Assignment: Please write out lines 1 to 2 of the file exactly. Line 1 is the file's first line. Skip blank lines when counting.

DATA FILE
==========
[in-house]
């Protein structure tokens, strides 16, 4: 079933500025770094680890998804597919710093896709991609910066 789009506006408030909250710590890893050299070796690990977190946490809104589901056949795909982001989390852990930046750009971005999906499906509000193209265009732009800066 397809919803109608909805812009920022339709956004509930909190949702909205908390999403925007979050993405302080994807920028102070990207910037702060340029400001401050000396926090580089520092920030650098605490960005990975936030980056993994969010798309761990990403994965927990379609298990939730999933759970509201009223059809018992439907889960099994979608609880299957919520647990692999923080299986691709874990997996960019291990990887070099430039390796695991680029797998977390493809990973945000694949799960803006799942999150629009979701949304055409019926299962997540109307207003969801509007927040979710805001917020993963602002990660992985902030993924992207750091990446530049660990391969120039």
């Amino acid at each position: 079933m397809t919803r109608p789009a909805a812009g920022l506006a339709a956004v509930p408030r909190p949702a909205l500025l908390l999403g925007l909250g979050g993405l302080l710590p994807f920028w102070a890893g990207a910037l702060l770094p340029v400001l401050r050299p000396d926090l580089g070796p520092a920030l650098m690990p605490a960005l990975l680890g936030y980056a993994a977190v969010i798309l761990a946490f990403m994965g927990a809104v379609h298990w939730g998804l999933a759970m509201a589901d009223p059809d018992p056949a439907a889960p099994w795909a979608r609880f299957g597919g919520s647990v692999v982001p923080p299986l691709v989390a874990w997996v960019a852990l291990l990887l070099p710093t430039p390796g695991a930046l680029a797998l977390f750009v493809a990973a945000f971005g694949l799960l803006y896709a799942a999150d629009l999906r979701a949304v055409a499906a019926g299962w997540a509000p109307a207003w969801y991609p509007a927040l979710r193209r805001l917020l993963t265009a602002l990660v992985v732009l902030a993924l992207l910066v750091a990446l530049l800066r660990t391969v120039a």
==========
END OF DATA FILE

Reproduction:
[in-house]
């Protein structure tokens, strides 16, 4: 079933500025770094680890998804597919710093896709991609910066 789009506006408030909250710590890893050299070796690990977190946490809104589901056949795909982001989390852990930046750009971005999906499906509000193209265009732009800066 397809919803109608909805812009920022339709956004509930909190949702909205908390999403925007979050993405302080994807920028102070990207910037702060340029400001401050000396926090580089520092920030650098605490960005990975936030980056993994969010798309761990990403994965927990379609298990939730999933759970509201009223059809018992439907889960099994979608609880299957919520647990692999923080299986691709874990997996960019291990990887070099430039390796695991680029797998977390493809990973945000694949799960803006799942999150629009979701949304055409019926299962997540109307207003969801509007927040979710805001917020993963602002990660992985902030993924992207750091990446530049660990391969120039």